Everyday we make countless decisions. Some we carefully plot, weighing our options before finally enacting well-laid plans. Sometimes we act fast, responding in the heat of the moment. Regardless of the situation, our decisions become our actions, laying the foundation for our lives. One decision gets stacked on the next until we have careers, homes, families, possessions and all the other defining characteristics of our lives.
If we look closely, we can distinguish between the actions we take and the sometimes unseen motivations behind them. While we can easily look back and sift through the consequences of our past actions, it is more difficult to figure out what was actually driving our decisions in the first place.
If we can recognize and understand the motivations behind our actions, we go a long way toward realizing what makes us human, and we can refine our purpose and direction in life.
The study of yoga philosophy helps us to decipher these driving forces.
Let’s begin with an observation that may be obvious: Every action we take and every decision we make stems from thoughts in the mind. The mind has habits—some good and some bad—that have a huge impact on our decisions. These mental habits are called afflictions, or kleshas, and the Yogasutras of Patanjali names five of them. They are conditions of the mind that drive our thoughts and actions even though, for most of us, they remain subconscious. They impact our lives without us noticing or understanding. This is why we sometimes make decisions that we don’t understand or even regret, only later realizing that we were subject to our subconscious habits.
One of the goals of yoga is to illuminate the habits of the mind, gradually making the subconscious conscious. When we can recognize and identify our mental afflictions, our decision making becomes much clearer. It becomes much easier to adjust our thoughts and therefore our actions. We learn to control our thoughts instead of our thoughts controlling us.
The easiest afflictions to recognize are a pair: desire and aversion. (In Sanskrit they are called raga and dvesha.) Generally these refer to our desire for pleasure and our aversion to pain or discomfort. They are powerful enough to impact nearly every decision we make. Just think about some decisions you’ve made today. Without too much effort, you can probably trace the origins of your decisions to a desire for pleasure or an aversion to pain: I put sugar in my coffee to make the taste sweet because sweet things give me pleasure. I leave 15 minutes early for work to avoid rush hour because being stuck in traffic is stressful and frustrating. I work hard to satisfy my clients because my boss might compliment my work, and I feel good when my worth is recognized and affirmed.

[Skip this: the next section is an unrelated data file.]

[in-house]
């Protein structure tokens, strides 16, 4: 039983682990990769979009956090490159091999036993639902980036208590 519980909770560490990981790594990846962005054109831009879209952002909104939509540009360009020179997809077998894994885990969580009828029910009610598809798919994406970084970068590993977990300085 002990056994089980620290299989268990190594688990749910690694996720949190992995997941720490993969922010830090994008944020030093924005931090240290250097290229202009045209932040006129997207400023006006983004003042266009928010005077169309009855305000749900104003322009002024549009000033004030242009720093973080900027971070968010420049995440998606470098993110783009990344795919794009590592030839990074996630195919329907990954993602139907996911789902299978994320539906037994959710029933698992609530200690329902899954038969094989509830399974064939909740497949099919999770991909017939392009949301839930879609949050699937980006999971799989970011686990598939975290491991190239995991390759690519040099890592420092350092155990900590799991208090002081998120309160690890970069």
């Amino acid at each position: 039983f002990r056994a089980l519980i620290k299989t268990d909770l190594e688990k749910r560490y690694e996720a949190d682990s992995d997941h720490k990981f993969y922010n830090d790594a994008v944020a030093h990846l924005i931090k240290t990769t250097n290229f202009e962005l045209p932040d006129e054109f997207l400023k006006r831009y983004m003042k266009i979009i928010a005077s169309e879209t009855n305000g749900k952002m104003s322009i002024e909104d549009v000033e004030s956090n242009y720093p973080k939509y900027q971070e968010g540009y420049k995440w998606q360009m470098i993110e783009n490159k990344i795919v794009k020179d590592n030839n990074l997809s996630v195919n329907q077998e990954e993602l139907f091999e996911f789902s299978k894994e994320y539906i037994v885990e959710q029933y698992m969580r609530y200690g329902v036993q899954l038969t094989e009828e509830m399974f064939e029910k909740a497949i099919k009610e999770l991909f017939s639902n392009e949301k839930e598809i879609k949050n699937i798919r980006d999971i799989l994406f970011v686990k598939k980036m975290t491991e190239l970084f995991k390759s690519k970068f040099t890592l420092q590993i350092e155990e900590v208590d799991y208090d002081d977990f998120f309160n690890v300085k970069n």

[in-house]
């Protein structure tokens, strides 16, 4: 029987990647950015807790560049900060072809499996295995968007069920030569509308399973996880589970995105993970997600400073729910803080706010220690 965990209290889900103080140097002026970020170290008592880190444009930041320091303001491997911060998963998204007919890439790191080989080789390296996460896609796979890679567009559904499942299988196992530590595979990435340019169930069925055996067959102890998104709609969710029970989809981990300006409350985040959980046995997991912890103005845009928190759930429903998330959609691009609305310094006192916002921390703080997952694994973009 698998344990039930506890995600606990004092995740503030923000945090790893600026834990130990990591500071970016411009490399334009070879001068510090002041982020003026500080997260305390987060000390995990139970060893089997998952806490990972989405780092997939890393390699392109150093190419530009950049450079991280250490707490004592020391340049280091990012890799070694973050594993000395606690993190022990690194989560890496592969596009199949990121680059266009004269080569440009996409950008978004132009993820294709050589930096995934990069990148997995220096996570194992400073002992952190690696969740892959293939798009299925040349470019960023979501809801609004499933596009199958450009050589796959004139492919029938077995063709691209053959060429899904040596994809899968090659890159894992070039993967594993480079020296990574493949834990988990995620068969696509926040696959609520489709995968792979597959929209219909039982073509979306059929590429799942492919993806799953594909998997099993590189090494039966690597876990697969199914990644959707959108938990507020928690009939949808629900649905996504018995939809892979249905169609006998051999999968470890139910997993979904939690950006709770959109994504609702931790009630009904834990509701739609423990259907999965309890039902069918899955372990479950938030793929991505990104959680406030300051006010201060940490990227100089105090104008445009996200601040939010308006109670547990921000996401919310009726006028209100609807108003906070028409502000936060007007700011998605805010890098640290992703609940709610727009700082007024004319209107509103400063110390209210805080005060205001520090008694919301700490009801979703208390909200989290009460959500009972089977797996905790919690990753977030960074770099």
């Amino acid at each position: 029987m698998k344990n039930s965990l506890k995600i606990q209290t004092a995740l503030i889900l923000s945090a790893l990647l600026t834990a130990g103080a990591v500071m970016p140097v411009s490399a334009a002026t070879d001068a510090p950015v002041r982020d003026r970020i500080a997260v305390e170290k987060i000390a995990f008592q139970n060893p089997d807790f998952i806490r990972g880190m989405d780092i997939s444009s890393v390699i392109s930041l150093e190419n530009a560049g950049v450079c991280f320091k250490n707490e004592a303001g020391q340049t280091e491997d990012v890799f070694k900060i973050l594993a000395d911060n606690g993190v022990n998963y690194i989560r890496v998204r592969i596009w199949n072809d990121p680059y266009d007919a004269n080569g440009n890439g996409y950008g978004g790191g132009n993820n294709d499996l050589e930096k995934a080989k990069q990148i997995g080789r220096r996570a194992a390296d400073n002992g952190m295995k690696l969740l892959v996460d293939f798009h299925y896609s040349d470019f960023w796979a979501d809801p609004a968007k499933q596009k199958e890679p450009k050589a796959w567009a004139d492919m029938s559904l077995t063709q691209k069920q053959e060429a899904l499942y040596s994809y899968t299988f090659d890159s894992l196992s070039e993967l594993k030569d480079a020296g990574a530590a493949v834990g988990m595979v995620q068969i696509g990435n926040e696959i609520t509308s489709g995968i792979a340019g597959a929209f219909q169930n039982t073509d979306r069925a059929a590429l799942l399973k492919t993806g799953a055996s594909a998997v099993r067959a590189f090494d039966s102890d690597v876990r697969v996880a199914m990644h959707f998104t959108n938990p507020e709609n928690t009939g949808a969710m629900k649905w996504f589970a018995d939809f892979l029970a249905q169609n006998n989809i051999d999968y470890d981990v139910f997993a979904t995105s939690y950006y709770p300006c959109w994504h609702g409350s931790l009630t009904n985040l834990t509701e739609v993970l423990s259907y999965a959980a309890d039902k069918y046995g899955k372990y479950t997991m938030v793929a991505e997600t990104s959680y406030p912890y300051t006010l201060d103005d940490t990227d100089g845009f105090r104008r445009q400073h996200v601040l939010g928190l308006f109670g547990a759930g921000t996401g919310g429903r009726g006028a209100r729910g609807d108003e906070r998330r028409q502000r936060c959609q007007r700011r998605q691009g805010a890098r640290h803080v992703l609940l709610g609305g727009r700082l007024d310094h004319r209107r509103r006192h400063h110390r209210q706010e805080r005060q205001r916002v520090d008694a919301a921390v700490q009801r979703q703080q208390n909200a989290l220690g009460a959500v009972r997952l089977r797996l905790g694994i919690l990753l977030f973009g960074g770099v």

We all have unique relationships with pleasure and pain, and most of our decisions and actions can be traced to one or the other.
Our desire for pleasure is tricky, because pleasure is almost always accompanied by pain. When we have a delicious meal, the next meal is disappointing since now we have higher expectations. When we buy a nice shirt, we become afraid spilling something on it and ruining it. Each time we achieve the goal of our desire, we also experience the fear of its loss or the disappointment of its consumption, as in the case of sensual pleasures like food, vacations or any enjoyable experience.
Yoga also teaches us that the desire for pleasure will always be unsatisfying because it is limited. As soon as we experience pleasure we inevitably crave more of it or we crave something new entirely. This growing spiral of desire is the cause of addiction to substances, food, shopping or any other pleasure-creating action. The more we stay in this cycle, acquiescing to the growing and evolving desires, the more we strengthen our raga.
Aversion, or dvesha, is quite easy to understand. Of course we do not like to experience what is uncomfortable or painful. However, our aversion to discomfort can easily become a driving force behind our decision making. We may accumulate wealth and status, property and titles, even love, in a subconscious attempt to prevent future suffering or insecurity that we imagine to be uncomfortable.
All of this is not to say that decisions driven by desire or aversion are wrong. Out of necessity, our lives are a series of actions and no amount of philosophy or understanding can change that. However, with practice and study we become more aware of these mental tendencies and begin to discriminate between decisions that are helpful to us and those that are just a response to our subconscious mental habits.
As you go through your day, consider each decision you make. It can be as simple as the decision to check your email or Facebook. Or what to have for lunch, or how you greet a loved one at the end of the day. Can you link it to attraction or aversion? Sometimes it’s obvious, sometimes it is disguised by the tricks of the mind. It is not necessary to act differently, especially at first. The goal is simply to notice what is driving your decisions until the subconscious habits become conscious.
Before too long, you will find yourself thinking with greater clarity, able to recognize how attraction and aversion affect your decisions. Better decisions lead to better actions, and better actions lead to a better life.
Publisher’s Note: Ida Jo holds the title Yoga Acharya and is head teacher of Ghosh Yoga